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Our first 7s double

Manoj Kumar
Monday, January 07, 2013

YOU talk about the Hong Kong Sevens, you talk about Fiji. New Zealand and Gordon Tietjens are the conquers of the Sevens World Series but Fiji remain the darlings of So Kon Po Stadium.

We were the first team to retain the title (in 1978).

We were the first team to claim a hat-trick of crowns (in 1992).

We are the only team to have played the most finals in a row (eight from 1995 to 2002).

We were the first team to claim a World Cup victory at Son Kon Po (1997) and then added the second to it (2005).

Out of the 37 finals contested since the tournament began in 1976, we have featured in the most (23).

Class of '78

New Zealand side Cantabarians and the Aussie Wallaroos played the first final in 1976 as in the first few years, only clubs represented Australia and New Zealand.

The Kiwis won 24-8 but then came Fiji the year after.

The Fijians won the 1977 final 28-18 over New Zealand side Marlborough. Onto 1978, and with Ilaitia Tuisese, who starred in '77, out, the pressure was on the Fijians to retain the title.

Coach/manager Pio Bosco Tikoisuva put together a formidable 8-man team.

Yes, eight-man unlike the 12 we have now. We could only take eight players back then.

That's why Bosco had to train and stay fit as well, just in case he was called up if someone was ruled out injured. The forwards in his team were skipper, the late, Rupeni Ravonu, Nadi's Vuata Naresia, Rewa's Jo Rauto and Nadi's Kata Ratumuri. The backs were made up of Isimeli Batibasaga, Senitiki Nasave, Robert Howard (all from Nadroga) and Rewa's Qele Ratu.

Tough build-up

Ratumuri, who my work colleague and The Fiji Times oldest employee, Aisea Naulago, remembers as "Shadow", was to play the same role as Tuisese by being the key man in the set-pieces.

Nasave and Batibasaga were both having problems getting leave from work and an application was put in to their employees (the water department) to have them transferred to the Suva office so they could join training.

Then the sevens officials had to seek clearance from the authorities to use the Albert Park floodlights as one of their pool games was to be played at night.

The team management worked hard, both on and off the pitch, to ensure we were sending the best to So Kon Po.

Bosco was wary of the Kiwis and the Aussies.

"New Zealand and Australia have all the basics, but we are the holders and we'd like to keep it that way," he said.

Top two

As anticipated, Fiji breezed through to the final with New Zealand side Manawatu.

Hooker Ravonu and his men played some eye-catchy sevens rugby to come through with wins over some Asian sides and Pacific rivals Tonga and Western Samoa, who were making their debut in the tournament.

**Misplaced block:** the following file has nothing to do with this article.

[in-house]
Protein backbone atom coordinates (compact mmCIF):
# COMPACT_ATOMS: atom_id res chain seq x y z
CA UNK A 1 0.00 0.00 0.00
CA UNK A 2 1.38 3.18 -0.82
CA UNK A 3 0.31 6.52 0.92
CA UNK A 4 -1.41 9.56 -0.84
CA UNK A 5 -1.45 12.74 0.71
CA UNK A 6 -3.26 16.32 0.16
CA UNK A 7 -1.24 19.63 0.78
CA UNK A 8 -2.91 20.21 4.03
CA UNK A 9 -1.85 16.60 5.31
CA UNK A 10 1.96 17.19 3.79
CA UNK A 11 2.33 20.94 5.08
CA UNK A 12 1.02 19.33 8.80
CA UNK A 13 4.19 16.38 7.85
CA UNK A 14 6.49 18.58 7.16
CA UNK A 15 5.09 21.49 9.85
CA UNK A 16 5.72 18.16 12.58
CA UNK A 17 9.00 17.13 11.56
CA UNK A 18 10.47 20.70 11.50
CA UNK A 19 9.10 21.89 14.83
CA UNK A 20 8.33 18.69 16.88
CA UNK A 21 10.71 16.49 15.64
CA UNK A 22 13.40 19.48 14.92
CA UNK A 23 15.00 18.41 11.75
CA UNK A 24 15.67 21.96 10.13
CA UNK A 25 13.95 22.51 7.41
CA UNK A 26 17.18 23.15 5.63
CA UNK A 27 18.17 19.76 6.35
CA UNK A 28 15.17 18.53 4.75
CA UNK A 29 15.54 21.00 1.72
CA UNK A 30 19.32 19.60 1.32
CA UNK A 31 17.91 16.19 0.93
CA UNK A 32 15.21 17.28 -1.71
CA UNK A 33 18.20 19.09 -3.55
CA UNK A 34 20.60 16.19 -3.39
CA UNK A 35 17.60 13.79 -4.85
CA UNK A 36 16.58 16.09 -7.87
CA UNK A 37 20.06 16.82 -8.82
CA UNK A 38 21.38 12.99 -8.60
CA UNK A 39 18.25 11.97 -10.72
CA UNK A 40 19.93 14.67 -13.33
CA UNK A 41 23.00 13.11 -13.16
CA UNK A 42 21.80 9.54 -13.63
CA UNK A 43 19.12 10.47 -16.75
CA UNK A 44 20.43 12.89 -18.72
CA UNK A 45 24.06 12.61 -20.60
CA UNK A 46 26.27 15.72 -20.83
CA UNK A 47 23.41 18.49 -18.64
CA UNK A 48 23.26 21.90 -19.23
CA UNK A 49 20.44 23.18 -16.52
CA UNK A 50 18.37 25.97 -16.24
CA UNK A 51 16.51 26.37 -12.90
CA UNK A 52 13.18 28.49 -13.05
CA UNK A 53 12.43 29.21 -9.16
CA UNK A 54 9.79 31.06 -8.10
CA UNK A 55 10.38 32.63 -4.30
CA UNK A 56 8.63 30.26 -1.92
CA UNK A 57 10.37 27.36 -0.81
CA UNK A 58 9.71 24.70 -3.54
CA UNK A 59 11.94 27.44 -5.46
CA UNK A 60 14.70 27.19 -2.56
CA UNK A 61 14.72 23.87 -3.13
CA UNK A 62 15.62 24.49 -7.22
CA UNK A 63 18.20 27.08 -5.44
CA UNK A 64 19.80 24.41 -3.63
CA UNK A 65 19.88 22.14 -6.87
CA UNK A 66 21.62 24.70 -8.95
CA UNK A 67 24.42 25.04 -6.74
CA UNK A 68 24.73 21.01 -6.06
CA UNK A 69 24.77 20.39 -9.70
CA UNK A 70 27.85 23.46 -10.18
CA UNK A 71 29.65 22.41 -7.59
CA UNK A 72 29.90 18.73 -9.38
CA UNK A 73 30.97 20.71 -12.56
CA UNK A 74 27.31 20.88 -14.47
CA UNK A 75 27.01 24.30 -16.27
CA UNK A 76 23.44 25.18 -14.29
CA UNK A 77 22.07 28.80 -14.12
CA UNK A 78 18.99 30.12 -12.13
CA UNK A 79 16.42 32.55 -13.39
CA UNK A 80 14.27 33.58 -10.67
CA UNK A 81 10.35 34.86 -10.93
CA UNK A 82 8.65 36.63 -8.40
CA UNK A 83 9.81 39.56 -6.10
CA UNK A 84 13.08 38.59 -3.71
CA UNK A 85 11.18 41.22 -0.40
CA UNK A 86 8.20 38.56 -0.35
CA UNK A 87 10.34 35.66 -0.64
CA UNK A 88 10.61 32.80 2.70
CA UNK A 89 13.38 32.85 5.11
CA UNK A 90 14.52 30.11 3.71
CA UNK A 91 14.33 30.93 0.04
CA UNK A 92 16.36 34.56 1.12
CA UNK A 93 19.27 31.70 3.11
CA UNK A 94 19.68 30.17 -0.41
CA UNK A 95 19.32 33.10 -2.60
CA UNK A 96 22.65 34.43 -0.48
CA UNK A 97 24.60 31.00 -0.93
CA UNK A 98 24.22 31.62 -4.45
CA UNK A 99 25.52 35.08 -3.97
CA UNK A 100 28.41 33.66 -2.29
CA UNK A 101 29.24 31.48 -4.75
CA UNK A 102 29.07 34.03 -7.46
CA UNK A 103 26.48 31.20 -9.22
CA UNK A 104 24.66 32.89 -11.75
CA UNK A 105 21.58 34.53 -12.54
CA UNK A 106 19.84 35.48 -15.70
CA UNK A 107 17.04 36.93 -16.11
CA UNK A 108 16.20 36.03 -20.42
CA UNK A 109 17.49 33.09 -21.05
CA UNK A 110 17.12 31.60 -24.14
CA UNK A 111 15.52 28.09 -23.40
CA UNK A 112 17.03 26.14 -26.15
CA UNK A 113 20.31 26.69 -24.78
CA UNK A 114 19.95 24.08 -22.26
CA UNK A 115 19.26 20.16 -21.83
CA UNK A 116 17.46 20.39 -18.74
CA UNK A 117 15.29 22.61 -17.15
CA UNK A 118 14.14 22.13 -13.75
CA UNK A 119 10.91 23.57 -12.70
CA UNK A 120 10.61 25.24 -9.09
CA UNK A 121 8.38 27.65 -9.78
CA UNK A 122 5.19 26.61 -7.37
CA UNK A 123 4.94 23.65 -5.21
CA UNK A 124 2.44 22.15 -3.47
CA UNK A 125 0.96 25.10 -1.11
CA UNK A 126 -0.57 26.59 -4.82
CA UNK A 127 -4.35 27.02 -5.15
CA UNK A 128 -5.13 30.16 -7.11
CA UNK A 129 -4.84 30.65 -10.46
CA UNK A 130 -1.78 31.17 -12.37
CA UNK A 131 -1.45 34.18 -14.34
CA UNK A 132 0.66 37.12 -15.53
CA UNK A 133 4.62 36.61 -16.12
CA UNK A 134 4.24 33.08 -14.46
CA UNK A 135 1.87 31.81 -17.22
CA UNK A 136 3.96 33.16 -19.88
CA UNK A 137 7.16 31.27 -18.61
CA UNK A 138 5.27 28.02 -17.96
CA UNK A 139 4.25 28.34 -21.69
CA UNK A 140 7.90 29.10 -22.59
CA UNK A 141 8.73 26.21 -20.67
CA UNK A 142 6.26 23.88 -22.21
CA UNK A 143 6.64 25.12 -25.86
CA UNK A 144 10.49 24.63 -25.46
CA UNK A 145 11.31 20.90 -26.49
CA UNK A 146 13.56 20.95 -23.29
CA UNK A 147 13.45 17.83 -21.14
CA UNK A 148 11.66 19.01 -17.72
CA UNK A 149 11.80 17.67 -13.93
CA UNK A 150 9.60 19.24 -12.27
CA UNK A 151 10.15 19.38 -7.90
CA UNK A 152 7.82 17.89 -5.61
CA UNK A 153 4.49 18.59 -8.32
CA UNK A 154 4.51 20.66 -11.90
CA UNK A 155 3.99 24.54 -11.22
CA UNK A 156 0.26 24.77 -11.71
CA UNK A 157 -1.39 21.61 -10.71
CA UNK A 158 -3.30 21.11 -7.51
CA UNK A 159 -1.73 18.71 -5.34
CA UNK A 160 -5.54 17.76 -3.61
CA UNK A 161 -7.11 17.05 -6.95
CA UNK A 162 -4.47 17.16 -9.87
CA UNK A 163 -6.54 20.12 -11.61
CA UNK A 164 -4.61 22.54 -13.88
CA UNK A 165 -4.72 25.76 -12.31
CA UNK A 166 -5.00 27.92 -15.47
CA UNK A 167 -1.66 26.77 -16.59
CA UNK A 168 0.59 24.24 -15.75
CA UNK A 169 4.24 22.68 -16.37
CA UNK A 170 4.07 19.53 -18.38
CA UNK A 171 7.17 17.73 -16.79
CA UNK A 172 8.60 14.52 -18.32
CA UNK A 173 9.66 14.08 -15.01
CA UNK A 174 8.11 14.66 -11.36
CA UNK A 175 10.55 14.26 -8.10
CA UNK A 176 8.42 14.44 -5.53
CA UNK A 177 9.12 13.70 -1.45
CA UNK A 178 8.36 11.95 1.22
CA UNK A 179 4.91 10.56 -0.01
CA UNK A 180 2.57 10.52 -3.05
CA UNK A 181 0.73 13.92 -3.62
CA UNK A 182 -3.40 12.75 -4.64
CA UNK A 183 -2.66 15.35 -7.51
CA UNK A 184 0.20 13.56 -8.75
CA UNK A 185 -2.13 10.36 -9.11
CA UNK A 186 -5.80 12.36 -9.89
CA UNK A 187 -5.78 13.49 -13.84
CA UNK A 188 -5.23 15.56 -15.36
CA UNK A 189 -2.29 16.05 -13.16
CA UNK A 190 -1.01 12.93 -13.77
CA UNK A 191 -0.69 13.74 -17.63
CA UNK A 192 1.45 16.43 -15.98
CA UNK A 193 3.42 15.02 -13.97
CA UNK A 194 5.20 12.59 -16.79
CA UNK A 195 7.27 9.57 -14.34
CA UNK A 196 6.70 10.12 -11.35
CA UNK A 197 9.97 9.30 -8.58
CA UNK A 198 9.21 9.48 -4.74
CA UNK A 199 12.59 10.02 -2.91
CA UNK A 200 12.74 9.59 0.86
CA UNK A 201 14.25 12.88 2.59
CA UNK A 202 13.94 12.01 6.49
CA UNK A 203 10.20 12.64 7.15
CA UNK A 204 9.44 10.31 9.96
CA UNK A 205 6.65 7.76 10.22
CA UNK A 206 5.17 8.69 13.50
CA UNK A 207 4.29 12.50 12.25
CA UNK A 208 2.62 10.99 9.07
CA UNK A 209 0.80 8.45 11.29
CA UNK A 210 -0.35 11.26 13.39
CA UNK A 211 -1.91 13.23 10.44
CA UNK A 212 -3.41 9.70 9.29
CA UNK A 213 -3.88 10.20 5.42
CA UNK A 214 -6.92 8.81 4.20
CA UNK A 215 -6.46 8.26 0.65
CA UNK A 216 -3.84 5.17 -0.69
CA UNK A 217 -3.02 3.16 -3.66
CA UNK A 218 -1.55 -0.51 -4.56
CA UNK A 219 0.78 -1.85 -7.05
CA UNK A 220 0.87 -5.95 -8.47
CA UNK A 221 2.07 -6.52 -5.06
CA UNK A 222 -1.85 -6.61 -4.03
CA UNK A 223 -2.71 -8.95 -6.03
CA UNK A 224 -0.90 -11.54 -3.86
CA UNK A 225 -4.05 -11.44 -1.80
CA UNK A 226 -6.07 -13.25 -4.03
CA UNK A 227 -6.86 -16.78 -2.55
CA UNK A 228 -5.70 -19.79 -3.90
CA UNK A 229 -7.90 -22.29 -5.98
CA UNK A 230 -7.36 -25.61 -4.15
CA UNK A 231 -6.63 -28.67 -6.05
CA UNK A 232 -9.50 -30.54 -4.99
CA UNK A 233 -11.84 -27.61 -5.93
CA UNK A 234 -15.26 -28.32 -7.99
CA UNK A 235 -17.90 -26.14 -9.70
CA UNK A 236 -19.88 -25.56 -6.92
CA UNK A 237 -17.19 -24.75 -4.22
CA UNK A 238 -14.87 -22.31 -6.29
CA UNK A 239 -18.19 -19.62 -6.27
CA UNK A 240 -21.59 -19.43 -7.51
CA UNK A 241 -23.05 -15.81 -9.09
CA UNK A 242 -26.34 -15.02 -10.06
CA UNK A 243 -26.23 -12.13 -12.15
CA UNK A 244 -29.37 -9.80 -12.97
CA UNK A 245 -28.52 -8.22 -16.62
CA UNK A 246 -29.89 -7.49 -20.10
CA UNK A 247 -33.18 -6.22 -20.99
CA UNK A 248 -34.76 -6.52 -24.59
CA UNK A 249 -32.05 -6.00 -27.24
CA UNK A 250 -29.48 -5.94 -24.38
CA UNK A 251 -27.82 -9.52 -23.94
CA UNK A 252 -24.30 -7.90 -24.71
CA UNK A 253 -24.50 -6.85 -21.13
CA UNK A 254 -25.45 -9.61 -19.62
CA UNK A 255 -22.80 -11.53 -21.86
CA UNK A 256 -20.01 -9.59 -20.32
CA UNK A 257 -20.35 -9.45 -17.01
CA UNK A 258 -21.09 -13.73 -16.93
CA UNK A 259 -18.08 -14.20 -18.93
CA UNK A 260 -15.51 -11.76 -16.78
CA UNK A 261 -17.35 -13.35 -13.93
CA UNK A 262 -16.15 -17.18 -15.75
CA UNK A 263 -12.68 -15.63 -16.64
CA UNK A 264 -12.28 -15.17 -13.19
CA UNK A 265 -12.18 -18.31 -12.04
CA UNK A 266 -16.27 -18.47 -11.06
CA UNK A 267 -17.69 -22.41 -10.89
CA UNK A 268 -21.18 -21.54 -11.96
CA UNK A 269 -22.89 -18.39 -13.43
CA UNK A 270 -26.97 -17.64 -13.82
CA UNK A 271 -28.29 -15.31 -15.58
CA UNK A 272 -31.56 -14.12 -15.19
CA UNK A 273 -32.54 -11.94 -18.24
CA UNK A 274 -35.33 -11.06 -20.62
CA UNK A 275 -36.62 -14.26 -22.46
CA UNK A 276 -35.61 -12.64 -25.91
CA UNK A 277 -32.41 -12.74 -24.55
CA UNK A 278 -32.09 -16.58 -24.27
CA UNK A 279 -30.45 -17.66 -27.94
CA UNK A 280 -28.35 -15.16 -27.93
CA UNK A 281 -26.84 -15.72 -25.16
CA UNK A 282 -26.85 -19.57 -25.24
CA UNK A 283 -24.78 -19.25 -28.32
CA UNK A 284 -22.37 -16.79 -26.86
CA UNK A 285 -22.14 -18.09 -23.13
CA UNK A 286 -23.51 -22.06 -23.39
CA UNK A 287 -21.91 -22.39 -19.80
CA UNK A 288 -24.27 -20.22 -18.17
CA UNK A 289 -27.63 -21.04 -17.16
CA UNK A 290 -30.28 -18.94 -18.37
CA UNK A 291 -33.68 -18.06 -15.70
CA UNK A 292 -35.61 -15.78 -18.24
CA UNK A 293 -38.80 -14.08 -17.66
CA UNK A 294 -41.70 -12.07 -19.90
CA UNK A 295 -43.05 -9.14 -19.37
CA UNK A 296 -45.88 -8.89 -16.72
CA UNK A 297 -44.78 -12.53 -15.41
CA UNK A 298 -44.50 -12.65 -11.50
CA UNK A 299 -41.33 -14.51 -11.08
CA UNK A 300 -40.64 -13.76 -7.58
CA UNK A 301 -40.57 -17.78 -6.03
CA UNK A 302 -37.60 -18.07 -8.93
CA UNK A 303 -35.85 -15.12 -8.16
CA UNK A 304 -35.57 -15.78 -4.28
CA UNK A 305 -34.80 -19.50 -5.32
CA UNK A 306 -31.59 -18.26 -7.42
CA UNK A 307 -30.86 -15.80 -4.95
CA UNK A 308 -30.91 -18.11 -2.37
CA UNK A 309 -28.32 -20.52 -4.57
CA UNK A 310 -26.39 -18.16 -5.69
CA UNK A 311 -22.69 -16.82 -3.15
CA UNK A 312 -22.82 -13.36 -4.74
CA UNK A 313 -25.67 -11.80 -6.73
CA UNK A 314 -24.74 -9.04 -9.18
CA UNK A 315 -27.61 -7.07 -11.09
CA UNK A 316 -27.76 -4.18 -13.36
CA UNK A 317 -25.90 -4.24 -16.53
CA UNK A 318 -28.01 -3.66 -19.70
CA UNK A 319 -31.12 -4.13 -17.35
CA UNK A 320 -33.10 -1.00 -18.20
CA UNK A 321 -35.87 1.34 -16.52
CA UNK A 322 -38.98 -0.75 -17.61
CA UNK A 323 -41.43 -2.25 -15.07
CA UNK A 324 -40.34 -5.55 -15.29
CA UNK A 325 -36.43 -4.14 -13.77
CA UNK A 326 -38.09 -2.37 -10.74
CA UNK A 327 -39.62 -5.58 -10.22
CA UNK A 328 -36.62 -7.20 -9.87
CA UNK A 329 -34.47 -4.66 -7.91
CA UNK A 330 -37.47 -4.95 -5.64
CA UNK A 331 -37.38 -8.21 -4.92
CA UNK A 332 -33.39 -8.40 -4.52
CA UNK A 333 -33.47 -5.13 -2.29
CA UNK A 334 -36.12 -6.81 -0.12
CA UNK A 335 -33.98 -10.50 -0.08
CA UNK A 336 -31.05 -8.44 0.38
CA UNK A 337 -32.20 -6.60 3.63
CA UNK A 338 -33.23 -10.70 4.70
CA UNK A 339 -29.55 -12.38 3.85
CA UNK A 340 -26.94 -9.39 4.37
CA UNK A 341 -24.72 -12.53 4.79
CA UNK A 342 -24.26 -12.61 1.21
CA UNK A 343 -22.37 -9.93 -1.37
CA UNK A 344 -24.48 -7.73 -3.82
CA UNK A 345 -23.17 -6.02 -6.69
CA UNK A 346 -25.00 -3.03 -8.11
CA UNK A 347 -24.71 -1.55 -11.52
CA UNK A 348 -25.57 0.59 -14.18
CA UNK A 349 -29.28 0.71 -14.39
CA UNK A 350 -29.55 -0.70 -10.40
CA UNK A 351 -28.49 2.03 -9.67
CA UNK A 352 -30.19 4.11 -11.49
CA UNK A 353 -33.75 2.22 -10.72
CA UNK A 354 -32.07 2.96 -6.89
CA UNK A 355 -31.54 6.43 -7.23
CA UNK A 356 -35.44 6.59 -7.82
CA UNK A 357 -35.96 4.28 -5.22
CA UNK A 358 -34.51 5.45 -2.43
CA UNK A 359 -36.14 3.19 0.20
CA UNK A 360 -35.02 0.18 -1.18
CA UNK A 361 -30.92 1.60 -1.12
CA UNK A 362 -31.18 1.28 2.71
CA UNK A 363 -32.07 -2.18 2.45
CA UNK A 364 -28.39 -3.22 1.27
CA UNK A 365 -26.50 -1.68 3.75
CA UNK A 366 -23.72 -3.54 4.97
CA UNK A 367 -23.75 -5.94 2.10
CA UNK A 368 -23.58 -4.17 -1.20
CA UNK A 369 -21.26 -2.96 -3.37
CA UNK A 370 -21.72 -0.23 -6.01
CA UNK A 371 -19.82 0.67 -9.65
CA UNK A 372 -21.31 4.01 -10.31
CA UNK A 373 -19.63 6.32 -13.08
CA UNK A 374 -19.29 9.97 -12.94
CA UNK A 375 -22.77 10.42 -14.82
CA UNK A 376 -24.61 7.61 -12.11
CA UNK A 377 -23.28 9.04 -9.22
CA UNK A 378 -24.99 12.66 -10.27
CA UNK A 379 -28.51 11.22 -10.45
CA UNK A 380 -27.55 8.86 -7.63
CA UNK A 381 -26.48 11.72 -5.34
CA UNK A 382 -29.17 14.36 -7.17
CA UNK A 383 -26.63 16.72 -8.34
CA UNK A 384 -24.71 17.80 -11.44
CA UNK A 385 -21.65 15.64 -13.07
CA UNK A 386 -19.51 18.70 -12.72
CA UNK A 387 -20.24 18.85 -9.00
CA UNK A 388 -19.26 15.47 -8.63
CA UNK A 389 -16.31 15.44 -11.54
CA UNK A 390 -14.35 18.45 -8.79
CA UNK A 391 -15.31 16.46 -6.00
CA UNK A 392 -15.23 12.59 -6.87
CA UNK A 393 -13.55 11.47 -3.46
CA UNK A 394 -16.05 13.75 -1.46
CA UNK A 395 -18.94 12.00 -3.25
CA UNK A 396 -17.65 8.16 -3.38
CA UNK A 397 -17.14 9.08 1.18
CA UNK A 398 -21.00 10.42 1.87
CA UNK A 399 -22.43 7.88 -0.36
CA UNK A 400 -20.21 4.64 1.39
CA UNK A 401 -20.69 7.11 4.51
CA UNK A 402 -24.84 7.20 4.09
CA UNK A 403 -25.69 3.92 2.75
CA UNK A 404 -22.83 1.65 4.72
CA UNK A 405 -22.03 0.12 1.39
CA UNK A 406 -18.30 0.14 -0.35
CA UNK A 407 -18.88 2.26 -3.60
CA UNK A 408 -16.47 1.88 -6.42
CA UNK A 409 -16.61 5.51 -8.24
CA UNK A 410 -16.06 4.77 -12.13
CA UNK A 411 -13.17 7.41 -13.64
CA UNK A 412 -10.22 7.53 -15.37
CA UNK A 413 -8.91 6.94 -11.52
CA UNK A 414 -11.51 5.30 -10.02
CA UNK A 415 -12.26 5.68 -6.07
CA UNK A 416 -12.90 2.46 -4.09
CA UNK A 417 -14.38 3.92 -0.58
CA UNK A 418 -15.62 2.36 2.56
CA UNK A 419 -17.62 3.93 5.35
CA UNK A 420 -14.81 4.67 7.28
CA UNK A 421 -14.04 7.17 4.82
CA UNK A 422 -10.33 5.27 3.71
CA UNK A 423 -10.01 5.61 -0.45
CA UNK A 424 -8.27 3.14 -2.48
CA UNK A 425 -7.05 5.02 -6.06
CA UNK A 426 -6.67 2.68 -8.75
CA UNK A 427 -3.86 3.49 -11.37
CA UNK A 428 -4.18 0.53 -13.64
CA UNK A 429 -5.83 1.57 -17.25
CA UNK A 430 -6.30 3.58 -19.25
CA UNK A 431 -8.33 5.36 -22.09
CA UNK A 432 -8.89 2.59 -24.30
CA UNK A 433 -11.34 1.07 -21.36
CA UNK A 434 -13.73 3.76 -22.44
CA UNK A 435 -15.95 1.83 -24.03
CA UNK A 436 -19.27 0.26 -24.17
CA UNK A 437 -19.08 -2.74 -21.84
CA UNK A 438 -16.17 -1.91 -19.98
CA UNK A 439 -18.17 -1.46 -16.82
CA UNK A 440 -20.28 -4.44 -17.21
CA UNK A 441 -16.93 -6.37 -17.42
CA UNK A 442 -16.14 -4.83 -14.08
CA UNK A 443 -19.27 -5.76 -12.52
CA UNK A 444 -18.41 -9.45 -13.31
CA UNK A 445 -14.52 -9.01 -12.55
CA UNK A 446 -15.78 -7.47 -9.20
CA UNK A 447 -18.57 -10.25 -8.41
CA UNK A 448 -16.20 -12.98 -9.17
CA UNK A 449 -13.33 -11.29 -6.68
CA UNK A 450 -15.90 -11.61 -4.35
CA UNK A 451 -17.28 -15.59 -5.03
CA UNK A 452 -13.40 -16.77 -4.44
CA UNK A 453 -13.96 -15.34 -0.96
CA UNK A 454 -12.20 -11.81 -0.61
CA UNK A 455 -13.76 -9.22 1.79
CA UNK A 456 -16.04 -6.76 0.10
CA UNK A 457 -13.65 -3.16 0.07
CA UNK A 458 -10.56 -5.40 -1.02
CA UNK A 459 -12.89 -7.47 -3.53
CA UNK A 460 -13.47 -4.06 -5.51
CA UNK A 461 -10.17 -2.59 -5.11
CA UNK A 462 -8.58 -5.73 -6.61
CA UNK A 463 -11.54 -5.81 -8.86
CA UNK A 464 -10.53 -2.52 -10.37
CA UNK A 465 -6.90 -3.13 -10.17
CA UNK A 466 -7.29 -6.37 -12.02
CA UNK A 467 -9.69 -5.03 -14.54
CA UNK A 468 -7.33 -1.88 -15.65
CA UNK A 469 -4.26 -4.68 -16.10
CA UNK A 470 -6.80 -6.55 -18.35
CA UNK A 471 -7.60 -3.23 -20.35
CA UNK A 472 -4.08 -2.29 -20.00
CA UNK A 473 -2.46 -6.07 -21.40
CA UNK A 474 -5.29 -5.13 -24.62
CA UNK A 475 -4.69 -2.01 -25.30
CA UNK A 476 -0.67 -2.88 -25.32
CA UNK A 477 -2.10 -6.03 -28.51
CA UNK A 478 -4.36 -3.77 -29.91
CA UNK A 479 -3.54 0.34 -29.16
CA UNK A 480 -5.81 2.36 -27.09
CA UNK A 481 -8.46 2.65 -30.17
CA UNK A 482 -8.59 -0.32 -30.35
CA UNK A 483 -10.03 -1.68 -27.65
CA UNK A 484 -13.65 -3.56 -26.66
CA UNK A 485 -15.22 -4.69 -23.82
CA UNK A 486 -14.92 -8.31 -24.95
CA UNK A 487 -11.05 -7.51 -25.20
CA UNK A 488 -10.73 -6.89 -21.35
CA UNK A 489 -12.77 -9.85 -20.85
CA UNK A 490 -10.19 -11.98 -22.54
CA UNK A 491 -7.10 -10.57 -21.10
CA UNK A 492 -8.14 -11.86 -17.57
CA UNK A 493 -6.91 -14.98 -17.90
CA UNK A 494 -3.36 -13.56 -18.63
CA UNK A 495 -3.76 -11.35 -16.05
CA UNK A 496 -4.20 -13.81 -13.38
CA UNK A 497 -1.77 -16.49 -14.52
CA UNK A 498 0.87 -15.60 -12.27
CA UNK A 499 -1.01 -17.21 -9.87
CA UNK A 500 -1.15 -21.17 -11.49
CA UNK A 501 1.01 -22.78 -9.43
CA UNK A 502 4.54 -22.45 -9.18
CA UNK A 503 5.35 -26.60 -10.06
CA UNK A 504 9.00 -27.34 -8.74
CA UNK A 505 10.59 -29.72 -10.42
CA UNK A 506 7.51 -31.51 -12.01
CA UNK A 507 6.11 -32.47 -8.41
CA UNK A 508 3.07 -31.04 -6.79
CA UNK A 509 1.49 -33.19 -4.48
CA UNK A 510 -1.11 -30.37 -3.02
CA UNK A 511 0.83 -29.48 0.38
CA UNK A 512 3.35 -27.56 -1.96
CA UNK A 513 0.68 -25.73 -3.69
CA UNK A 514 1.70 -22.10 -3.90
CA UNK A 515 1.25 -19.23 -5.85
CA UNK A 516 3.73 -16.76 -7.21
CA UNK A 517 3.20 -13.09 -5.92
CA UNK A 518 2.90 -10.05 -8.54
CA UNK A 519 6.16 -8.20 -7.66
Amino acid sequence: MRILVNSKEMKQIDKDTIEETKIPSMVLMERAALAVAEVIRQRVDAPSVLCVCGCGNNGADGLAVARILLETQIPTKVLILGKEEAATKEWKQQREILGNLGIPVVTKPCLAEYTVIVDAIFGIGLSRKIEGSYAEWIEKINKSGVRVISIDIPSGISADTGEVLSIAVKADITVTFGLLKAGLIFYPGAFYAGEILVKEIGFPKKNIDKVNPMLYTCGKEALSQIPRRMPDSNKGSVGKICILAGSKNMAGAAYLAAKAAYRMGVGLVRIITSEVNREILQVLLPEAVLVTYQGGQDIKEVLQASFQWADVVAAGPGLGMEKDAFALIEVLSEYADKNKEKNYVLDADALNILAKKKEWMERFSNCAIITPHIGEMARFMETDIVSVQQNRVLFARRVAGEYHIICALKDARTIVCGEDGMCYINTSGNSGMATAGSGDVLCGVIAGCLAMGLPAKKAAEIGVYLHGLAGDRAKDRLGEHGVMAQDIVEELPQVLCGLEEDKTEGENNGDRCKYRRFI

Manawatu had a tough semi-final with the Australian national side and that game reportedly took the sting out of the Kiwis.

Fiery half

The grand final was one of the best seen in those times and went right up to the wire.

New Zealand scored first, a converted try to Paul Broederlow and led 6-0.

The Fijians did not take long to get into their rhythm of "flair and skills".

Ratumuri was having a dream debut in Hong Kong. He burst upfield, drew the defence and sent an overhead pass for Ratu to go in under the sticks.

Halfback Batibasaga converted and it was 6-all.

Playmaker Senitiki Nasave stunned the opposition with some a smart move, kicking over the top for wing sensation Howard, who gathered and raced away to give Fiji a 10-6 lead at half-time.

Close call

Some good defensive work by Ratu and Ravonu denied the opposition a try but the game was still there for the taking in the second spell.

Just over a minute from full-time, all hope looked lost for us.

Manawatu struck through Alan Innes, but given the wet and atrocious underfoot conditions, the Kiwis missed the conversion.

It was locked up 10-all with only seconds remaining.

Straight from kick-off, we won the ball and it was spread out to Howard and the rest is history. We won 14-10 to become the first team to retain the Hong Kong Sevens crown in 1978.

Howard, despite carrying a niggling thigh injury, was the hero and Tikoisuva praised him saying "he would have run all over his opposite number" if he was fully fit.

We won but not before some hair-raising moments.

"I was very shaky right up to the final whistle," said Tikoisuva.

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